You will have the chance to:
- have one-to-one conversations with academic staff to help you choose the course that is right for you;
- ask any questions you may have on the application and enrolment process;
- receive advice on finance, support services, careers and accommodation; and
- view our learning facilities and resources.
London Atmospheric Emissions Inventory is a full inventory of London’s emissions, by source and locations for 2013.
The LAEI 2013 is the latest version of the London Atmospheric Emissions and includes estimates of key pollutants (NOx, PM10, PM2.5 and CO2) which are included for the base year 2013 and projected forward to 2020, 2025, and 2030. Emissions for previous years 2008 and 2010 are also provided, to allow comparison with previous versions of the LAEI. It covers the 32 London Boroughs and the City of London and the geographic area of greater London up to the M25 motorway which circumnavigates the capital. For full documentation and methodology click here
LAEI map for Kingston-upon-Thames
LAEI map for central London – City of Westminster – areas of high atmospheric pollution along Euston Rd, Knightsbridge and Marble Arch areas.
The high levels of air pollution in Hillingdon and Hounslow are related to their location close to Heathrow Airport and its high levels of aviation related emissions
London Air Quality Network Summary Report 2014 was published in March 2016 by by Environmental Research Group at King’s College London. This report details the results of air pollution measurements made on the London Air Quality Network during 2014 providing robust air pollution measurements that are essential to underpin air quality management and health studies. The key points of the report;
Carbon Monoxide – Large reductions in CO over last 20 years with the introduction of catalytic converters
Nitrogen Dioxide – 39 of 67 sites did not achieve the annual mean objective with 8 sites recorded an annual mean of twice the legal limit or above. Three sites measured more than 1000 hours with mean NO2 greater than 200 µgm-3. The main source of NO2 in London is traffic emissions.
Ozone – 3 sites in urban background locations did not achieve the objective. Ozone is a regional pollutant which is greater away from busy roads.
Sulphur Dioxide – The WHO Guidelines (WHO, 2006) recommended a significant reduction in the maximum daily mean concentration from the current 125 μgm -3 to an eventual 20 μgm -3 . Only one of the 10 sites met this target in 2014.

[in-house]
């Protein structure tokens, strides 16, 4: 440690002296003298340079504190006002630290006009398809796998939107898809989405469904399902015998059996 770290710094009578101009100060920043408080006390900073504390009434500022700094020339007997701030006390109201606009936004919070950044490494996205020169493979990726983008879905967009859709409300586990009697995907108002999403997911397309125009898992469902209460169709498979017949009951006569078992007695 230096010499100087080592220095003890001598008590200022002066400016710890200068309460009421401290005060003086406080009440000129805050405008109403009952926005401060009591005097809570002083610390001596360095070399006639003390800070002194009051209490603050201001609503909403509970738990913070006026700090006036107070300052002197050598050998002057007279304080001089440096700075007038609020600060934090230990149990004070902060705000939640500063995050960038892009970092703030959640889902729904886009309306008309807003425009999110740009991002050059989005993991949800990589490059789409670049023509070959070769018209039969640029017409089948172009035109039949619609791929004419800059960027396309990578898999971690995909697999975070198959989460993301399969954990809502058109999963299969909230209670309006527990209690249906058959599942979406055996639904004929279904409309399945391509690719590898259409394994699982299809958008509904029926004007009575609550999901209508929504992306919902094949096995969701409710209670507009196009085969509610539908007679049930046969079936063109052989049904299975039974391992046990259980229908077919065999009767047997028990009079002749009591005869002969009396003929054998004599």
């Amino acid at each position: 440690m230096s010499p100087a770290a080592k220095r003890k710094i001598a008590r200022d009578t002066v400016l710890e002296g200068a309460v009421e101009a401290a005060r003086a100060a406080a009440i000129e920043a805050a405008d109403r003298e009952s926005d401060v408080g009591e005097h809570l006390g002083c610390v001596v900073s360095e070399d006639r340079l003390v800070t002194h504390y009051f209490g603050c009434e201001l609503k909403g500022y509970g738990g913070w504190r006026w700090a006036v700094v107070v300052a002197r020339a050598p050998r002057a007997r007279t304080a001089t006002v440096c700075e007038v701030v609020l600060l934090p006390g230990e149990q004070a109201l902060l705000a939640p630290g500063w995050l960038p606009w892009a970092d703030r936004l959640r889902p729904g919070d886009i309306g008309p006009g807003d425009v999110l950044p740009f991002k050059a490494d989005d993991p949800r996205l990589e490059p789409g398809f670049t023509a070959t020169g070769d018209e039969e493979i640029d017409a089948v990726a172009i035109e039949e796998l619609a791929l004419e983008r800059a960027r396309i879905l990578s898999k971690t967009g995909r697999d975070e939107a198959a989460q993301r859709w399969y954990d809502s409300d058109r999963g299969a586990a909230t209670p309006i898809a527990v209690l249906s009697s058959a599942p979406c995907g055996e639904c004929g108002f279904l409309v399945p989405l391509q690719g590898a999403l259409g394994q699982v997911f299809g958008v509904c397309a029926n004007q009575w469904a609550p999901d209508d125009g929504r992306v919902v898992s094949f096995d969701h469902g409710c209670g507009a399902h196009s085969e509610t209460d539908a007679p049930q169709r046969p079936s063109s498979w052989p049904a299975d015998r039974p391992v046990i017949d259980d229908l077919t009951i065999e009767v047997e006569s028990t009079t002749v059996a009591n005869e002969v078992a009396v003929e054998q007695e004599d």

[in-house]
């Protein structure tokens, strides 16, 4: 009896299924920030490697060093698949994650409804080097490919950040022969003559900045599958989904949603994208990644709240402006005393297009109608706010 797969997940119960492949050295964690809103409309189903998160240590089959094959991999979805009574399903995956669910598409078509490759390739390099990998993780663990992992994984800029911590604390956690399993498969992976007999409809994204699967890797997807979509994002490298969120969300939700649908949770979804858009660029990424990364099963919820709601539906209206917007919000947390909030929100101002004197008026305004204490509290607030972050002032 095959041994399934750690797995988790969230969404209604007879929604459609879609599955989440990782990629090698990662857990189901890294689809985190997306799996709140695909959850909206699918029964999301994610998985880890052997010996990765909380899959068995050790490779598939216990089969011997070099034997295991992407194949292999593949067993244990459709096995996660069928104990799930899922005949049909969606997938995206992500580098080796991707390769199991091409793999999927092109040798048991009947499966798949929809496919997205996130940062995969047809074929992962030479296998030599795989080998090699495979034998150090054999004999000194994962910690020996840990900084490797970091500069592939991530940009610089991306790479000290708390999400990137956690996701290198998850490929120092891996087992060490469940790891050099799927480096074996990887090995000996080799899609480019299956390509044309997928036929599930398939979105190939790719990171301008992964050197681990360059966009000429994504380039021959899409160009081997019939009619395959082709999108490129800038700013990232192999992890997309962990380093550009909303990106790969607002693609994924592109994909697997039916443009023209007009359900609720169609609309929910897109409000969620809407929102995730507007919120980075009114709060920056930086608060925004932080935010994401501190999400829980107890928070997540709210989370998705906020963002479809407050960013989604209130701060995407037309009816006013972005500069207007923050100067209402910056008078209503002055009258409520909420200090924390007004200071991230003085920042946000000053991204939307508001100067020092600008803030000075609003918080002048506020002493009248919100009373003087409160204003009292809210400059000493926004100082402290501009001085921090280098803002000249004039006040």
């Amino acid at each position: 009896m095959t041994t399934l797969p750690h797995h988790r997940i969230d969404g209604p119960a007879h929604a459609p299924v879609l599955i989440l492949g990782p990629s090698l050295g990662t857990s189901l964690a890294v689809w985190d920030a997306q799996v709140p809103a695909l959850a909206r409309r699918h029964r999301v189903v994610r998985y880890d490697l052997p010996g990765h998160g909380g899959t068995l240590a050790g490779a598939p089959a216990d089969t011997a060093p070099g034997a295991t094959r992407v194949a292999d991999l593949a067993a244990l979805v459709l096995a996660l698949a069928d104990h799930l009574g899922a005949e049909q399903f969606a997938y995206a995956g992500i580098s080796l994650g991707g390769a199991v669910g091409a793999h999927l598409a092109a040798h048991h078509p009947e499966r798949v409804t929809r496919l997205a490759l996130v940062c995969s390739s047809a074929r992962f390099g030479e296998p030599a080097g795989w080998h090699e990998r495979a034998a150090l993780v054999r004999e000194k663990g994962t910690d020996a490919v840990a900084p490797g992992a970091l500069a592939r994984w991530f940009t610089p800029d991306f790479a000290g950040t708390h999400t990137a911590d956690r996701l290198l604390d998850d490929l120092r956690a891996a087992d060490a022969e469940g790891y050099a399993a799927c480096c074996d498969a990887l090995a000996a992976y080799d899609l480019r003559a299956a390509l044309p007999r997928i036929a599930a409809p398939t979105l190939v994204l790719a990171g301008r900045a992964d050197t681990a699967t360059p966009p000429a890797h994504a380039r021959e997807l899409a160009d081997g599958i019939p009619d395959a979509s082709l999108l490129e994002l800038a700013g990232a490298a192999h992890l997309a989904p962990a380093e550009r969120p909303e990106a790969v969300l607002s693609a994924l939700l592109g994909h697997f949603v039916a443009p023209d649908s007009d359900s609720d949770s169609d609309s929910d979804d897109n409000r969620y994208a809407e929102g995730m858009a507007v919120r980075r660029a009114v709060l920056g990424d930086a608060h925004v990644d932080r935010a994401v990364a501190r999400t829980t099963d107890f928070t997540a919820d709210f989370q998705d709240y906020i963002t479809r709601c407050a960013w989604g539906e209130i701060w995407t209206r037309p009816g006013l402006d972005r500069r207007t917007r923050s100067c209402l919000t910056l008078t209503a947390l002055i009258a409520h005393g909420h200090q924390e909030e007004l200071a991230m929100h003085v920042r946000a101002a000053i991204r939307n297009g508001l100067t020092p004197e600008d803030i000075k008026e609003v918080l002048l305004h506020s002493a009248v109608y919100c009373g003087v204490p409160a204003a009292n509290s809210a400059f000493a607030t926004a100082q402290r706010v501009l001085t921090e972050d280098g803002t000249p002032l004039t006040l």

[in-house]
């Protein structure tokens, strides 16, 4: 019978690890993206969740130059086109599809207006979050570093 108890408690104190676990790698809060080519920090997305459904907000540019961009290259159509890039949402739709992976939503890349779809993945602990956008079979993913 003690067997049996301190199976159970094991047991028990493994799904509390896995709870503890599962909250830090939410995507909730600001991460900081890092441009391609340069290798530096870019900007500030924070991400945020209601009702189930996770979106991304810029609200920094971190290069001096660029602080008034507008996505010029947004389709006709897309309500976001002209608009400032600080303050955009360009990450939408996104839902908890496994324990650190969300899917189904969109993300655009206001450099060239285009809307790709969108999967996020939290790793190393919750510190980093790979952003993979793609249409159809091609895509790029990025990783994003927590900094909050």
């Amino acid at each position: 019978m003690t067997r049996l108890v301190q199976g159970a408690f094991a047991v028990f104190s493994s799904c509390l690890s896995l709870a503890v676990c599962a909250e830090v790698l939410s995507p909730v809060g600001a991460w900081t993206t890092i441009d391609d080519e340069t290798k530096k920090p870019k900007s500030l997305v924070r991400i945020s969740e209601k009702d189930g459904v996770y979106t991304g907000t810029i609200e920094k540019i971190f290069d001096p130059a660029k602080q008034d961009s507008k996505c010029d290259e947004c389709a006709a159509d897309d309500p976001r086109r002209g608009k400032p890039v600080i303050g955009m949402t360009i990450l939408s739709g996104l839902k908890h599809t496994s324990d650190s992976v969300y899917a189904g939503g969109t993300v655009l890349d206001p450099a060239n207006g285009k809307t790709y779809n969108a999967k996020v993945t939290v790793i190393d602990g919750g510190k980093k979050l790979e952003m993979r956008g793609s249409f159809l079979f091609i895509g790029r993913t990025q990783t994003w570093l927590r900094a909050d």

Particulate Matter PM10 – All 47 sites met the annual mean AQS objective of 40 µgm-3 for PM10. (One site did not meet the daily mean objective of no more than 35 days with a daily mean greater than or equal to 50 μgm -3 . This single site measured 55 days with a mean concentration greater than 50 μgm -3 .)
London – Air quality overview
London suffers from traffic related pollution in a similar way to most UK cities, but the sheer size of the city, along with a dense road network and high buildings, means that central London tends to be one of the most polluted places in the UK. It is currently the main area failing to comply with the legally binding limits set by the EU. Pollution can build up in London when it becomes trapped between buildings,or in the local area more generally, especially during still weather.
Ozone pollution in spring and summer can also be a problem, but normally in London suburbs rather than the centre, and the highest levels in the UK are found in rural areas. Ozone is often higher in the south-east compared with the rest of the UK.
Within Europe London is the largest city, but we have less pollution than some EU cities because we are on the western edge of the continent and often receive fresh air from the Atlantic. From a global perspective, research from the World Bank shows that air pollution is a major health hazard in developing countries. If we rank the 3,226 cities with a population greater than 100,000 according to their pollution levels, from high to low, London comes 2,516th.
House of Commons, Communities and Local Government Committee have just published their report, ‘Public parks’, looking at 3 key questions: why parks matter, what challenges are facing the parks sector, and how to secure a sustainable future for parks.
The Committee acknowledges the benefits offered by the UK’s parks and green spaces –